Earthquakes are so infrequent on the East Coast of the U.S. that earthquake research has seemed far less urgent. Still, the Indian Point reactor north of New York City is within 50 miles of almost 6 percent of the U.S. population, a higher concentration than for any plant in the nation. Seismologists do not agree on which faults in the region are likely to cause a quake or how they might interact, says Boston College seismologist John E. Ebel. One 2008 study found that a number of small local faults believed to have been inactive could in fact contribute to a major quake.

Fukushima demonstrates the need for a “new paradigm,” says Naj Meshkati, a professor of engineering at the University of Southern California and an expert on the effects of earthquakes on nuclear plants. “Our design basis has been based on improbable possibilities,” he says. “But engineers are not so good at designing for a once-in-a-blue-moon event that hasn’t happened.” Such uncertainties make it impossible to know if a margin of error of twice the design basis is sufficient.

On the other hand, no man-made structure is 100 percent earthquake-proof, says Michael Corradini, a member of the NRC’s advisory committee on reactor safeguards. “The question,” he says, “is what are you willing to design for—and does society understand that and accept that factor of safety?”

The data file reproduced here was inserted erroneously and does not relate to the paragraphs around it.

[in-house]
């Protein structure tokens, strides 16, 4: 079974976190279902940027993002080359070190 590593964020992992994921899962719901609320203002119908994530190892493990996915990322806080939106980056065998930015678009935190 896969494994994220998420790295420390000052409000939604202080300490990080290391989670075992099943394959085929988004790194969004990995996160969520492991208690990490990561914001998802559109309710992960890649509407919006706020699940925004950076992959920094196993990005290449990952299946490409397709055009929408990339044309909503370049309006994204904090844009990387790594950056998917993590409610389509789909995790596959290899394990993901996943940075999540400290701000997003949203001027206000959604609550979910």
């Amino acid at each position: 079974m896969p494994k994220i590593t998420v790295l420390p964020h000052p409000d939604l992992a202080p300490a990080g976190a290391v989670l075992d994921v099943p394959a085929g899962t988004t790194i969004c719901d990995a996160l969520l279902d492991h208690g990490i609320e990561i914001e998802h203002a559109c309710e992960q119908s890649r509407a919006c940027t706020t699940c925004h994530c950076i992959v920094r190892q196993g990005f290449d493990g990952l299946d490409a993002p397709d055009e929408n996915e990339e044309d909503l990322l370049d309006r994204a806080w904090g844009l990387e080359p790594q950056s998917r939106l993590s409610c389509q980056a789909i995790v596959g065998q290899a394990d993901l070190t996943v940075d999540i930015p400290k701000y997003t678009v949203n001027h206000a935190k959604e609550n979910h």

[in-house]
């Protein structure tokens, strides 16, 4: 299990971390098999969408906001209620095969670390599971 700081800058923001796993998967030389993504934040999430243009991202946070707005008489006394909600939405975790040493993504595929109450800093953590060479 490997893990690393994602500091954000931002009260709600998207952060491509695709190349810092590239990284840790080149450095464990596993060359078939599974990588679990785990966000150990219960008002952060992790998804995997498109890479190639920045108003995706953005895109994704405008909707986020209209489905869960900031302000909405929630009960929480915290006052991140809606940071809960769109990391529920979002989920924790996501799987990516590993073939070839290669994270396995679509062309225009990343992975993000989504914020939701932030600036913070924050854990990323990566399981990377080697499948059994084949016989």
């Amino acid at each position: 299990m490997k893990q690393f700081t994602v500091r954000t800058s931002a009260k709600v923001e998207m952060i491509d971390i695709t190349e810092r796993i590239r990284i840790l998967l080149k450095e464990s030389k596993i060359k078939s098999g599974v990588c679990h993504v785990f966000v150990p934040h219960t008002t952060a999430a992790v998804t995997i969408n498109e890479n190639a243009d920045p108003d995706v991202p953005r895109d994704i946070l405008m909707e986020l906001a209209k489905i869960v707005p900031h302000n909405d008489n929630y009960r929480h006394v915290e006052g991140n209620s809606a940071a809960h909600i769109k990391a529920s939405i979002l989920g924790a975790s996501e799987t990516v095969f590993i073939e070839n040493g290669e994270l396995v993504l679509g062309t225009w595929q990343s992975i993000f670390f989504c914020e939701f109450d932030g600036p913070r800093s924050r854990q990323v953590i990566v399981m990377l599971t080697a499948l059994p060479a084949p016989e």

How safe is safe enough? When it comes to nuclear power, a thoughtful answer must take into account the alternatives and  the kind of risk you can live with. Coal produces half the nation’s electricity and 80 percent of carbon dioxide emissions from its power plants, according to the U.S. Department of Energy; nuclear power produces 20 percent of its electricity and releases no carbon dioxide. Pollution from just two northeastern coal-fired plants was linked to tens of thousands of asthma attacks, hundreds of thousands of episodes of upper respiratory illnesses and 70 deaths annually, according to a 2000 study commissioned by the Clean Air Task Force. Natural gas burns cleaner, but evidence is mounting that some methods of extracting it pose environmental and human health risks of their own.

Uncertainty in the wake of the Japan accident could still derail plans for some new reactors, but the imperatives of global warming and our need for energy suggest the revival will continue. Secretary of Energy Stephen Chu endorsed the AP1000 in February 2010, after President Obama announced $8.3 billion in conditional loan guarantees. “The Vogtle project [in Georgia] will help America to recapture the lead in nuclear technology,” Chu said. The track record of nuclear power also argues for the advocates. For all the anxiety of Three Mile Island, it did not amount to a single human casualty. Track records, of course, do not reflect events that have never happened but someday might.